In recent years, an image forming apparatus such as an electrophotographic copying machine, which has heretofore merely copied an original, has become widely available as an information output device linked to any other information device in countries all over the world because of its digitization. Accordingly, the number of abilities that a toner is required to have such as high definition, high quality, high image quality, a high speed, and high reliability does not cease to increase. In particular, the toner has been required to provide stable image quality independent of an environment because the variety of environments where the toner is used has expanded in association with market expansion.

For example, it has been known that the chargeability of an electrophotographic toner reduces under a high-humidity environment, and image quality is impaired by an influence of the reduction in some cases. The impairment is specifically, for example, the occurrence of fogging in which the toner is slightly developed in a white portion (non-printing portion) where nothing is intended to be printed, and hence the toner appears like greasing. In addition, when the flowability of the electrophotographic toner reduces, the property by which a developer is supplied is impaired, and hence the image quality is impaired by an influence of the impairment in some cases. For example, when a high-density image is repeatedly output, a density reduces on the rear end side of the image.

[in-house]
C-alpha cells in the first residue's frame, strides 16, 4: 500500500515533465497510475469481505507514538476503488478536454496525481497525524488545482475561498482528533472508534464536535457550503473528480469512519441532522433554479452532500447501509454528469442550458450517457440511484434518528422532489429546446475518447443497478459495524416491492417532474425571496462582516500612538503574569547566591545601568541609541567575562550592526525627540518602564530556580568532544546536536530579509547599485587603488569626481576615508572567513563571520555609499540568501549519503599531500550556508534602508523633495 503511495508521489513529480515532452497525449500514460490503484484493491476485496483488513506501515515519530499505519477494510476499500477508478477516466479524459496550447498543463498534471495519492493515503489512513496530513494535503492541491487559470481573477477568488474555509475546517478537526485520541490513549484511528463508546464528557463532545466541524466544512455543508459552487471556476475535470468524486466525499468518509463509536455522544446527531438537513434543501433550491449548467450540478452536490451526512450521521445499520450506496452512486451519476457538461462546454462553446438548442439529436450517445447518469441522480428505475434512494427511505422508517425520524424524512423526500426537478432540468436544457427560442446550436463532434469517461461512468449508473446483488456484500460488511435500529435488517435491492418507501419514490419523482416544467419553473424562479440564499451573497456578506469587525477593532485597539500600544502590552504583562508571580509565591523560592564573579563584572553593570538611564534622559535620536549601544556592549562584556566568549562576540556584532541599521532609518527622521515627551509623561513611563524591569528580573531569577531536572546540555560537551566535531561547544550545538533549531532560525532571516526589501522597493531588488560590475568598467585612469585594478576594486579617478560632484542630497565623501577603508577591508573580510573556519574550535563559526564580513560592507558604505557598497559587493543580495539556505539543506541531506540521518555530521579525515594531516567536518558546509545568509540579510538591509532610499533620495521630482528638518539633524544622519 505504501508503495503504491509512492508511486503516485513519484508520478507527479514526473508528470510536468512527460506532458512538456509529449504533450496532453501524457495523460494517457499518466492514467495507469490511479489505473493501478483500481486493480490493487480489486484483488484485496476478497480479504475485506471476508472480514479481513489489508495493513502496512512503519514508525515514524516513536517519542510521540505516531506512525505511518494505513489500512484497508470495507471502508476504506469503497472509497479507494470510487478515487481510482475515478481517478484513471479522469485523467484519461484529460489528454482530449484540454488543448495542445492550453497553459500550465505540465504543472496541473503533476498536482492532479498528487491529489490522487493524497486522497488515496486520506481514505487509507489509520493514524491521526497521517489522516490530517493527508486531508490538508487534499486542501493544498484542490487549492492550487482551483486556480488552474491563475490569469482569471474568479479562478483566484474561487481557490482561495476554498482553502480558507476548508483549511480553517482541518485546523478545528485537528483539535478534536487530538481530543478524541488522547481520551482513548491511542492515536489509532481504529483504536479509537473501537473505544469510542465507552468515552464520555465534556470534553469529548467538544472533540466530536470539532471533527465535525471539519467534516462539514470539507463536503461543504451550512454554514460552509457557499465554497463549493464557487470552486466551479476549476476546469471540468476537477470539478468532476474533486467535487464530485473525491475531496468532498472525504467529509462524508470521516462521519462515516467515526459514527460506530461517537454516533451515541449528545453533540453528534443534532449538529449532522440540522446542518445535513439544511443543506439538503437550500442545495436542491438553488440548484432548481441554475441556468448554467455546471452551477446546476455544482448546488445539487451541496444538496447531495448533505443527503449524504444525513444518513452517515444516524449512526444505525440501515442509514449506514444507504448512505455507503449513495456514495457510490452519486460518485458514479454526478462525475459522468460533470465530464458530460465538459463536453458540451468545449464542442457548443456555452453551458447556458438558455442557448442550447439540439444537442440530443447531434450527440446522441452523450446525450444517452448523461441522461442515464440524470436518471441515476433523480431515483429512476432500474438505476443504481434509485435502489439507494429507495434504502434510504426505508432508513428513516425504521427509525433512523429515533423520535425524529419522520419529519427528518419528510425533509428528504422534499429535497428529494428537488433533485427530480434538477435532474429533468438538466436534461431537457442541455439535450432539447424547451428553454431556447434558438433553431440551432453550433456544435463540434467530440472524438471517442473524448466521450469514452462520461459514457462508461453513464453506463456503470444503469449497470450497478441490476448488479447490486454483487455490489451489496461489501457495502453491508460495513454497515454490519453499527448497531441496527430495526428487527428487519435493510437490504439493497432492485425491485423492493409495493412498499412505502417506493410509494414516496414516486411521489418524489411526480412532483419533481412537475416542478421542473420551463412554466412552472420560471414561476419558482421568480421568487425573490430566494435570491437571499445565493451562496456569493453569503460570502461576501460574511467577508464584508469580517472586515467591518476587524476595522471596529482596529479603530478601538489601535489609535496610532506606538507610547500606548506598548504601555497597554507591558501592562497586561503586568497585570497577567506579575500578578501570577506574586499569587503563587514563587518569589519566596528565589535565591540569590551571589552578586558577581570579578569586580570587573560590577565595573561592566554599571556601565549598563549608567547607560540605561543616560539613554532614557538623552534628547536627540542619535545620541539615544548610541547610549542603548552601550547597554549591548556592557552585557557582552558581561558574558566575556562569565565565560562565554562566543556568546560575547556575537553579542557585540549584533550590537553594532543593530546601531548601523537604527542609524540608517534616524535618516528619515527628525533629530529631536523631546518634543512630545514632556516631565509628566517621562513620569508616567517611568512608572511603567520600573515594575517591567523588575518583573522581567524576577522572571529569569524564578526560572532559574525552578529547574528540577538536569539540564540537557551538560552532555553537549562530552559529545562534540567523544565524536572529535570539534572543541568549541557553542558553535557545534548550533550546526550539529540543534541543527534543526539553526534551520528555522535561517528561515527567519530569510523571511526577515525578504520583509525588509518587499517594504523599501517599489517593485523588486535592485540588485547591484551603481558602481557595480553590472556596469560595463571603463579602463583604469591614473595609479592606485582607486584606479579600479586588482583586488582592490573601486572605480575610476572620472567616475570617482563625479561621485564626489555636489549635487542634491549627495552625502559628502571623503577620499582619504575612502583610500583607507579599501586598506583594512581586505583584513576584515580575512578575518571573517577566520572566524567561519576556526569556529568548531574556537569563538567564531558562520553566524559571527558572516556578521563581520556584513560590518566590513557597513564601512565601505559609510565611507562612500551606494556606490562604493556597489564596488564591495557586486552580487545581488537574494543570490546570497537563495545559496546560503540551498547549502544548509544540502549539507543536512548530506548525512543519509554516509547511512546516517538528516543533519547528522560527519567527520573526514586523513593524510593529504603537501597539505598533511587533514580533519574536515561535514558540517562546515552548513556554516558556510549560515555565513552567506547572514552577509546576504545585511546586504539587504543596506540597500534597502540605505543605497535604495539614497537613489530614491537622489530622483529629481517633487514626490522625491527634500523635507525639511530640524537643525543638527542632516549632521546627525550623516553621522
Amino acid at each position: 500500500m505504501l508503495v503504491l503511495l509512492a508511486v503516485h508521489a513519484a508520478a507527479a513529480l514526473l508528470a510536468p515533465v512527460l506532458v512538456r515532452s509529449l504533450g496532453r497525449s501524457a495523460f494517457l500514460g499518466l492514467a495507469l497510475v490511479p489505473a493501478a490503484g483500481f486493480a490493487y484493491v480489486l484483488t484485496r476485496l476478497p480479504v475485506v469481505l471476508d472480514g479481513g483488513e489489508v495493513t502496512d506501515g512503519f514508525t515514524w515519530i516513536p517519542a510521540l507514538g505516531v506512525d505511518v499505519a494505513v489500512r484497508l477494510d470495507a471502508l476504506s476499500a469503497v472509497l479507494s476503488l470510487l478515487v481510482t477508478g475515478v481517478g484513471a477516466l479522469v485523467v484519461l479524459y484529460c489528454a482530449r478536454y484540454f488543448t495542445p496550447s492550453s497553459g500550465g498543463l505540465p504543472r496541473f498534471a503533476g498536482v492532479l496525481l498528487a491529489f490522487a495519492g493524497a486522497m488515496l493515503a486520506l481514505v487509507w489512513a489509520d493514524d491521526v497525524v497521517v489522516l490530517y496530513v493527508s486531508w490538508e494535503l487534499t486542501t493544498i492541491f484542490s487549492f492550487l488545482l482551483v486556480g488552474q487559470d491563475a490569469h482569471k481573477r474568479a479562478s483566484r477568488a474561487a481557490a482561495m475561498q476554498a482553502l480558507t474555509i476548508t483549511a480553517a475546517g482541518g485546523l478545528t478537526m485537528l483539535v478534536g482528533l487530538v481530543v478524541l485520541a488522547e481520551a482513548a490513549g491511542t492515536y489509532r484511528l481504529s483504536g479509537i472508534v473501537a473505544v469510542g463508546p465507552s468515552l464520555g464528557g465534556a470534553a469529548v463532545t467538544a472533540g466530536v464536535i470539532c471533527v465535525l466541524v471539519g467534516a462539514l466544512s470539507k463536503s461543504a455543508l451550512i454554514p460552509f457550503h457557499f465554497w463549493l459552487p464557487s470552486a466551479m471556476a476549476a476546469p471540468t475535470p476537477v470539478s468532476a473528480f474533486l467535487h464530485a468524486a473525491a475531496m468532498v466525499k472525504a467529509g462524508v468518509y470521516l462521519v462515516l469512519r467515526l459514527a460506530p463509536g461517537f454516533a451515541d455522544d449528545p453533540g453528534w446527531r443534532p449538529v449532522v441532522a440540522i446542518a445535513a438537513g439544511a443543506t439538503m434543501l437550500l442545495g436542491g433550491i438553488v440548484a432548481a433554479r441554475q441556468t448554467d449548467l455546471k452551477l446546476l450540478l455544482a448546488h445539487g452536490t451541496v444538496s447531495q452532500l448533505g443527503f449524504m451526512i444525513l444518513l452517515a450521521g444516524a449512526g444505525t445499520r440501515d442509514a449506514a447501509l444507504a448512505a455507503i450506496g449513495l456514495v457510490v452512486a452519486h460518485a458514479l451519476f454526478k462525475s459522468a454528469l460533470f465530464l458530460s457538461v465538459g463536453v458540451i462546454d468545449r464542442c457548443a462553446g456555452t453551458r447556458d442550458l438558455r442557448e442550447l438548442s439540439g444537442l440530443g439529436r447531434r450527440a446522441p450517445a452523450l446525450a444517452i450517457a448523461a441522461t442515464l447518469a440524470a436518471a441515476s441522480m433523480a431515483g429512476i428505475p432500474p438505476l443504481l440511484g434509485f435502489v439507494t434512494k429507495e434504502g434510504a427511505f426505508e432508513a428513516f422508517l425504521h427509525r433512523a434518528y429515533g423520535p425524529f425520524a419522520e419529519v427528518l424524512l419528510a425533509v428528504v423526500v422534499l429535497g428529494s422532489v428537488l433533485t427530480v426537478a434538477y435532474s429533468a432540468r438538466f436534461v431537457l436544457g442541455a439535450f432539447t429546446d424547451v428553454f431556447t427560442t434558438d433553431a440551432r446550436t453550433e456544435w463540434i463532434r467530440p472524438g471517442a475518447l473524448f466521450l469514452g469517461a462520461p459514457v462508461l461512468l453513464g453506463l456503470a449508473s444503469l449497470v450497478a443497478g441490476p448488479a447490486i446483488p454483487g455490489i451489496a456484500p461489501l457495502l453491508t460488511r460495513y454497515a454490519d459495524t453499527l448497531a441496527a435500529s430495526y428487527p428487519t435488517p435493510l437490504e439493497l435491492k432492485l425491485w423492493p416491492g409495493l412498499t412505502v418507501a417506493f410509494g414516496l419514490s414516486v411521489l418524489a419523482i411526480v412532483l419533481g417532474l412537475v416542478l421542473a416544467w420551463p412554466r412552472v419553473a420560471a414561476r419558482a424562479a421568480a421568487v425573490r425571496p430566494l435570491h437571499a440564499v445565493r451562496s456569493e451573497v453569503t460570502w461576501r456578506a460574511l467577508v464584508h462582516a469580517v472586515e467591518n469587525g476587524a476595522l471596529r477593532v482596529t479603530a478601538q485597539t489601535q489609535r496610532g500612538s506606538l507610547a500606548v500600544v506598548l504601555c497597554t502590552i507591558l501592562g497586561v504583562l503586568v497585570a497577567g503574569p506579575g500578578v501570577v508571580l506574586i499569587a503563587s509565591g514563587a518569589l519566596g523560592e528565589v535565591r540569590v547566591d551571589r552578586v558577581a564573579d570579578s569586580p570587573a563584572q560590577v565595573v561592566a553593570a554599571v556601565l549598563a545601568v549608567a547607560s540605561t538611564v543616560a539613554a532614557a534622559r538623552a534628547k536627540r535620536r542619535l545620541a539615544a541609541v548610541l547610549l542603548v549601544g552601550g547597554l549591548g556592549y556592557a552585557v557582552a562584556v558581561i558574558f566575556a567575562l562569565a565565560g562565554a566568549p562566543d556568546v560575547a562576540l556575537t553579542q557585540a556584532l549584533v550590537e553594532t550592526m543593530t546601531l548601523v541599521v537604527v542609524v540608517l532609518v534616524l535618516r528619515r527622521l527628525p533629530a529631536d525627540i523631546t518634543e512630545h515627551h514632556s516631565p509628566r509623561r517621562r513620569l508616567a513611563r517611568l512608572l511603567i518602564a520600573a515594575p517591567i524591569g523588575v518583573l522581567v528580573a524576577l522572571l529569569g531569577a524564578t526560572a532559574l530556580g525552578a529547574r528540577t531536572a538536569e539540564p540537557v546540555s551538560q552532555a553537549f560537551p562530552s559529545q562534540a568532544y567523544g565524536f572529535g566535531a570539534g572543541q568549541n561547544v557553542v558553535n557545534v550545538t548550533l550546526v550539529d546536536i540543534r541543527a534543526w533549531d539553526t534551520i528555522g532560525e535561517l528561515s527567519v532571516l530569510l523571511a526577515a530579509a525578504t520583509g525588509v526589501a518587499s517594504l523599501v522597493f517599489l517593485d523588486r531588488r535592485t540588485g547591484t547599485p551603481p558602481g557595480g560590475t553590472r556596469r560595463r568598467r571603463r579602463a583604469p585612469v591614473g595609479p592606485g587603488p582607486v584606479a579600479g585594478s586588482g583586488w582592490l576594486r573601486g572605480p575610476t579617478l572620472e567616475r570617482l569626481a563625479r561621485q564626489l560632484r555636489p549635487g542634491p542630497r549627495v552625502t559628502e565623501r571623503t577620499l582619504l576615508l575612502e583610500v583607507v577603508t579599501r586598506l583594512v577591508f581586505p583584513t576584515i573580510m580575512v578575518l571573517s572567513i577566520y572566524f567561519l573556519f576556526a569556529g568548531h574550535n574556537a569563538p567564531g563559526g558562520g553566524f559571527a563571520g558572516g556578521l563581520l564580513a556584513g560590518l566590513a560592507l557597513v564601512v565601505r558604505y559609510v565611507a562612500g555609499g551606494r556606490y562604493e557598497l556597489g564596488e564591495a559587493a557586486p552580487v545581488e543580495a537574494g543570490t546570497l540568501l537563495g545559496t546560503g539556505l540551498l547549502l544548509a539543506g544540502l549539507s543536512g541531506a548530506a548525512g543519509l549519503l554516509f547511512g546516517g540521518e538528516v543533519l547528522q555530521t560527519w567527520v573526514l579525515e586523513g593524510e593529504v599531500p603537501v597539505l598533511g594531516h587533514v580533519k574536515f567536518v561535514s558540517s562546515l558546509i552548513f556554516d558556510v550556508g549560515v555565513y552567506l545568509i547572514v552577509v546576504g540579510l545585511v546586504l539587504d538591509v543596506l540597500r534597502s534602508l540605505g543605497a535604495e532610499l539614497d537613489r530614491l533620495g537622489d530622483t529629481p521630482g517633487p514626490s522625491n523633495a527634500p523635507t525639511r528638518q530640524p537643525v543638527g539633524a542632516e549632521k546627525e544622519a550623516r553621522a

Further, from the viewpoint of energy savings by a reduction in power consumption, a mainstream fixing system in an image forming apparatus has started to shift from a conventional hard roller-type system having a large heat capacity to a light-pressure fixing system such as film fixation or belt fixation having a small heat capacity. In the light-pressure fixing system, a reduction in heat capacity of a fixing member has been performed in order to shorten a time period required to reach a fixation set temperature (control temperature), thereby achieving a system that is excellent in quick start property. Because of the reduction in heat capacity of the fixing member, the extent to which the temperature of the fixing member reduces when high-speed continuous copying is performed enlarges as compared with the conventional hard roller-type system. Accordingly, a toner that can be fixed at additionally low temperature is needed, and hence not only an additional improvement in low-temperature fixability but also a wide fixation temperature width (hereinafter sometimes referred to as "fixation latitude") has started to be required as performance that the toner is desired to have.